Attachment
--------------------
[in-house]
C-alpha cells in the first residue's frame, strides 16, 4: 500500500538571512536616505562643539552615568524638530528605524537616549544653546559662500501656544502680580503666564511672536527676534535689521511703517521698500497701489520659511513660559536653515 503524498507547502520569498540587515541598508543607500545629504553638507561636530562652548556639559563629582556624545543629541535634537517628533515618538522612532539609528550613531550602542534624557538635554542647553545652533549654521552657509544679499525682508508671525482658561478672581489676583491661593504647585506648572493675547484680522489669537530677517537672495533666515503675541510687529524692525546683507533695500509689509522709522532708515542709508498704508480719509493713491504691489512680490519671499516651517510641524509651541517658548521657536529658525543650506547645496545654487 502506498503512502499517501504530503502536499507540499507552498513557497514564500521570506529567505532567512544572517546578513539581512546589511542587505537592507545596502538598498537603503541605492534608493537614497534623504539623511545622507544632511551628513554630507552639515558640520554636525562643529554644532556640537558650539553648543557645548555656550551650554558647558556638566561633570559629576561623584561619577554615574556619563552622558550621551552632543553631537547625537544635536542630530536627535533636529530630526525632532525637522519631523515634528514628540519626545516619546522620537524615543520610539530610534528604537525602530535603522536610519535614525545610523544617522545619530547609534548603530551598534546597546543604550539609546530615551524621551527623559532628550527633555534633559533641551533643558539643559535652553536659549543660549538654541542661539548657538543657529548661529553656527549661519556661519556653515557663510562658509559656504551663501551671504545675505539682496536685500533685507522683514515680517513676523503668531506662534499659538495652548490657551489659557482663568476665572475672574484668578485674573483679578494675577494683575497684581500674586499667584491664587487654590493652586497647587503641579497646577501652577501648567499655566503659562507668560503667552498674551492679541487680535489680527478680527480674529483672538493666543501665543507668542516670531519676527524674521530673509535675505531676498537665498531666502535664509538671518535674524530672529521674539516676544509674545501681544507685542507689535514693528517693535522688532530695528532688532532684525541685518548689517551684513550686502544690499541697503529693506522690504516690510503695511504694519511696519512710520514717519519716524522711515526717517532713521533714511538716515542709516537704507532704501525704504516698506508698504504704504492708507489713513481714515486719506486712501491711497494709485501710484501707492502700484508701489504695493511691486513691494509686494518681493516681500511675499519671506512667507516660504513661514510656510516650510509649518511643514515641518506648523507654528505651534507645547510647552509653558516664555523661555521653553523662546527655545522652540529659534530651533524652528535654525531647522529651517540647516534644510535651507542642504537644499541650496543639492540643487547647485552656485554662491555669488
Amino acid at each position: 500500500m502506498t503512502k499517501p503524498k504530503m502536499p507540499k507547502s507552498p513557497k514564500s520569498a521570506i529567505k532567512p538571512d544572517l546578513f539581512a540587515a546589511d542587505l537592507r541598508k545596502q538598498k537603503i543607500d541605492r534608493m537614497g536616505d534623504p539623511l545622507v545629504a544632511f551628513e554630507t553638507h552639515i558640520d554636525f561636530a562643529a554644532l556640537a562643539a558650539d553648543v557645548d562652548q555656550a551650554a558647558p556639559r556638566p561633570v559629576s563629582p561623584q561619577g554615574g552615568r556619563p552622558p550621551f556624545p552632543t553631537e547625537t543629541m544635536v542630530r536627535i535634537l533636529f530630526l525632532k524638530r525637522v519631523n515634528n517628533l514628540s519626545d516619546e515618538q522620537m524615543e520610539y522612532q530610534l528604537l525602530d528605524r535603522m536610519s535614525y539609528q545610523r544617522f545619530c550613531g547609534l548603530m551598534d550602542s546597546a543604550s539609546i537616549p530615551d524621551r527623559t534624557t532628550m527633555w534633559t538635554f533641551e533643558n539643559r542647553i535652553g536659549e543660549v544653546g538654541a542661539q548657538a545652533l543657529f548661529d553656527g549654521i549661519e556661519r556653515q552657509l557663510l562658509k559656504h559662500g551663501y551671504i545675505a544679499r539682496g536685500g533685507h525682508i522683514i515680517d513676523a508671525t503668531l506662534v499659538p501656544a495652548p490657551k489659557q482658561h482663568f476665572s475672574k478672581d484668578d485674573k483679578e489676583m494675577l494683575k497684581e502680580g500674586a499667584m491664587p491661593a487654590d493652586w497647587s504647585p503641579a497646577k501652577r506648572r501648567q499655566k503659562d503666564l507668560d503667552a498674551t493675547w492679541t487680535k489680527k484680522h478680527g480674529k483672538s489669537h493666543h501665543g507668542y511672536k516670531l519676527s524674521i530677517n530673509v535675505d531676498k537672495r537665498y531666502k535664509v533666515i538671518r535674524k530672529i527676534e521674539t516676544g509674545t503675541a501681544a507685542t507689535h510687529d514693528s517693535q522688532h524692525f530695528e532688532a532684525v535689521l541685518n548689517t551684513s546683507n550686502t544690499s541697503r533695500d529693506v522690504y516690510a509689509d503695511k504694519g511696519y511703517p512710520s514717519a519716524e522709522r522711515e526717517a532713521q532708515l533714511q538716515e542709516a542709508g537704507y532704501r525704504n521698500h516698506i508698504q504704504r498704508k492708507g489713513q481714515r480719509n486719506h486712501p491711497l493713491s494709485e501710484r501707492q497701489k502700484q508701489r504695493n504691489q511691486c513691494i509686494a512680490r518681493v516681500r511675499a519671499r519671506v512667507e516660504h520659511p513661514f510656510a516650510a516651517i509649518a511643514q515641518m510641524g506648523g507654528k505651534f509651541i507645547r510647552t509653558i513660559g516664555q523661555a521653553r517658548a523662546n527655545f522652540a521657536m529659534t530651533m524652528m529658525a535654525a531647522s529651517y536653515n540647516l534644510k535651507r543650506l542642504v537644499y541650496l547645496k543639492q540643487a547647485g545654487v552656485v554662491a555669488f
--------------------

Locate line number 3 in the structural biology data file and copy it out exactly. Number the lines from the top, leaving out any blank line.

Amino acid at each position: 500500500m502506498t503512502k499517501p503524498k504530503m502536499p507540499k507547502s507552498p513557497k514564500s520569498a521570506i529567505k532567512p538571512d544572517l546578513f539581512a540587515a546589511d542587505l537592507r541598508k545596502q538598498k537603503i543607500d541605492r534608493m537614497g536616505d534623504p539623511l545622507v545629504a544632511f551628513e554630507t553638507h552639515i558640520d554636525f561636530a562643529a554644532l556640537a562643539a558650539d553648543v557645548d562652548q555656550a551650554a558647558p556639559r556638566p561633570v559629576s563629582p561623584q561619577g554615574g552615568r556619563p552622558p550621551f556624545p552632543t553631537e547625537t543629541m544635536v542630530r536627535i535634537l533636529f530630526l525632532k524638530r525637522v519631523n515634528n517628533l514628540s519626545d516619546e515618538q522620537m524615543e520610539y522612532q530610534l528604537l525602530d528605524r535603522m536610519s535614525y539609528q545610523r544617522f545619530c550613531g547609534l548603530m551598534d550602542s546597546a543604550s539609546i537616549p530615551d524621551r527623559t534624557t532628550m527633555w534633559t538635554f533641551e533643558n539643559r542647553i535652553g536659549e543660549v544653546g538654541a542661539q548657538a545652533l543657529f548661529d553656527g549654521i549661519e556661519r556653515q552657509l557663510l562658509k559656504h559662500g551663501y551671504i545675505a544679499r539682496g536685500g533685507h525682508i522683514i515680517d513676523a508671525t503668531l506662534v499659538p501656544a495652548p490657551k489659557q482658561h482663568f476665572s475672574k478672581d484668578d485674573k483679578e489676583m494675577l494683575k497684581e502680580g500674586a499667584m491664587p491661593a487654590d493652586w497647587s504647585p503641579a497646577k501652577r506648572r501648567q499655566k503659562d503666564l507668560d503667552a498674551t493675547w492679541t487680535k489680527k484680522h478680527g480674529k483672538s489669537h493666543h501665543g507668542y511672536k516670531l519676527s524674521i530677517n530673509v535675505d531676498k537672495r537665498y531666502k535664509v533666515i538671518r535674524k530672529i527676534e521674539t516676544g509674545t503675541a501681544a507685542t507689535h510687529d514693528s517693535q522688532h524692525f530695528e532688532a532684525v535689521l541685518n548689517t551684513s546683507n550686502t544690499s541697503r533695500d529693506v522690504y516690510a509689509d503695511k504694519g511696519y511703517p512710520s514717519a519716524e522709522r522711515e526717517a532713521q532708515l533714511q538716515e542709516a542709508g537704507y532704501r525704504n521698500h516698506i508698504q504704504r498704508k492708507g489713513q481714515r480719509n486719506h486712501p491711497l493713491s494709485e501710484r501707492q497701489k502700484q508701489r504695493n504691489q511691486c513691494i509686494a512680490r518681493v516681500r511675499a519671499r519671506v512667507e516660504h520659511p513661514f510656510a516650510a516651517i509649518a511643514q515641518m510641524g506648523g507654528k505651534f509651541i507645547r510647552t509653558i513660559g516664555q523661555a521653553r517658548a523662546n527655545f522652540a521657536m529659534t530651533m524652528m529658525a535654525a531647522s529651517y536653515n540647516l534644510k535651507r543650506l542642504v537644499y541650496l547645496k543639492q540643487a547647485g545654487v552656485v554662491a555669488f